The justification for Nebraska’s additional two-year ban on voting is based on the myth that restricting voting rights somehow encourages good behavior. Gov. Ricketts was very blunt about this idea in his LB75 veto:
Requiring convicted felons to wait before allowing them to vote provides an incentive to maintain a clean record and avoid subsequent convictions.
As is the case every time this argument is made, Gov. Ricketts simply asserted this claim without evidence and moved on. In fact, all available research suggests the exact opposite — that withholding the right to vote upon completion of a sentence encourages criminal behavior by making it more difficult to successfully reintegrate into society. Disenfranchisement, by definition, cannot encourage behaviors associated with successful reintegration, one of which is civic participation. Restricting the right to vote is considered by many experts to be a substantial barrier to rehabilitation. This is why the International Association of Chiefs of Police has long recognized civil rights restoration upon completion of a sentence as an important contributor to reducing recidivism by promoting successful re-entry into society.
While it is impossible to definitively prove causation between voting rights restoration and lower recidivism rates (doing so would require a level of variable control only possible in theory), it is worth reiterating that a) the burden is on the state to prove that their current restrictive policy is effective, which they’ve failed to do, but b) the limited data we do have, both qualitative and quantitative, points to restoring voting rights as a tool to reduce recidivism.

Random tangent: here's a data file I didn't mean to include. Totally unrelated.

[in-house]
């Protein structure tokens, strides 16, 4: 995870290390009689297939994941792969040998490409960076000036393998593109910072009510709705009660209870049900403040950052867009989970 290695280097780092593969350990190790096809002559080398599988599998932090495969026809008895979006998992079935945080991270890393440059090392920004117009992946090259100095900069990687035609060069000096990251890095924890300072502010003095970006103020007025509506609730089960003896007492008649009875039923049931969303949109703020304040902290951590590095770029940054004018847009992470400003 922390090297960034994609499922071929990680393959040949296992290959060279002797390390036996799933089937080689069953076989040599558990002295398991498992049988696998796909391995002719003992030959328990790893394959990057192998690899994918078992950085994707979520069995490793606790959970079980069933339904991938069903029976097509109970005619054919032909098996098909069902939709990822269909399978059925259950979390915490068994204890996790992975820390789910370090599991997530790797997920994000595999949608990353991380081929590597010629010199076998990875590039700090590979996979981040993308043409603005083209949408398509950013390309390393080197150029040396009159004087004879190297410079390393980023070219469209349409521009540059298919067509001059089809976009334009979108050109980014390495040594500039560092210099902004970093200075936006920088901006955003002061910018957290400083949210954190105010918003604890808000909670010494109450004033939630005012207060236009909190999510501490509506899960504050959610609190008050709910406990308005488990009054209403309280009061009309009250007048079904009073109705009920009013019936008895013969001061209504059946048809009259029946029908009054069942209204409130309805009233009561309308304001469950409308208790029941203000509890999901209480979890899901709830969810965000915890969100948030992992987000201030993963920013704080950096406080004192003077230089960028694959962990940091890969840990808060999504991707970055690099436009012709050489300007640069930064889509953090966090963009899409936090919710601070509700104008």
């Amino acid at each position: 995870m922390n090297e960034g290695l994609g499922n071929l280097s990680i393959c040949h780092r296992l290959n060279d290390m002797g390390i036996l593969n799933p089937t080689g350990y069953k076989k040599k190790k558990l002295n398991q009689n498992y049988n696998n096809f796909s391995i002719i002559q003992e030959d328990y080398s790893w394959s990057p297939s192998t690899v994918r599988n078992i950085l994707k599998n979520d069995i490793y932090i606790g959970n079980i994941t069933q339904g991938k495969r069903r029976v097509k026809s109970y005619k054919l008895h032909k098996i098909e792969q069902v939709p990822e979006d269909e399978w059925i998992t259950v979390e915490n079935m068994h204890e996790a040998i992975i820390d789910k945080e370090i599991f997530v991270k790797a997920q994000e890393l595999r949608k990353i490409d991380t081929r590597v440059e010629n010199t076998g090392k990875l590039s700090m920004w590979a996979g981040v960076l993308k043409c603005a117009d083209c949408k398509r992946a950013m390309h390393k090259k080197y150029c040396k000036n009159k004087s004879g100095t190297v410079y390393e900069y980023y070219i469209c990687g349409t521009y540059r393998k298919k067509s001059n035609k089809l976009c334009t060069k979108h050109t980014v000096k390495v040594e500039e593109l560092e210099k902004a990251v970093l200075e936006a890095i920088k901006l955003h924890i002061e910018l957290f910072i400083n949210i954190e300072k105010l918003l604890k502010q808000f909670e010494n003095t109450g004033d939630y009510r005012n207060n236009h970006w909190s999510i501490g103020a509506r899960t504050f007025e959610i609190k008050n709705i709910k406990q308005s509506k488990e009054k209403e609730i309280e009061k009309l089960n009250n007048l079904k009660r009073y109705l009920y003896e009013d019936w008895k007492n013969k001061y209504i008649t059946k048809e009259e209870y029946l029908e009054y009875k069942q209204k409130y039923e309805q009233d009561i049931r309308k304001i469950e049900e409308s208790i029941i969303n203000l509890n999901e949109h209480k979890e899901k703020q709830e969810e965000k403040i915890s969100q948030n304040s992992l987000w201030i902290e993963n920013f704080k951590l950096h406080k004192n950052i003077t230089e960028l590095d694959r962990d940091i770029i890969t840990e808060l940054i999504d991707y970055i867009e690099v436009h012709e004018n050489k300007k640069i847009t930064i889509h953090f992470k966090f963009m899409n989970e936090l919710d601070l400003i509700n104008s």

In 2011, the Florida Parole Board commissioned a report on the recidivism rates of individuals who had their voting rights restored. The report focused on recidivism rates between 2009-11. Comparing this data to a Florida Department of Corrections report analyzing the overall recidivism rate gives us a uniquely useful data set to discuss, quantitatively, the correlation between voting rights and recidivism.
The Florida Department of Corrections measures the three-year recidivism rate, meaning the return to prison within three years of release. The three-year recidivism rate for all Floridians consistently hovers around 25 percent. Between 2009-2011 specifically, the average three-year recidivism rate was 26 percent. The 2009-2011 three-year recidivism rate for Floridians who had their voting rights restored was 4.5 percent, less than one-fifth of the overall average.
The only available evidence, both quantitative and qualitative, indicates that restoring voting rights encourages prosocial behavior and discourages recidivism. This is an important issue not only for the civic health of our state but also for public safety.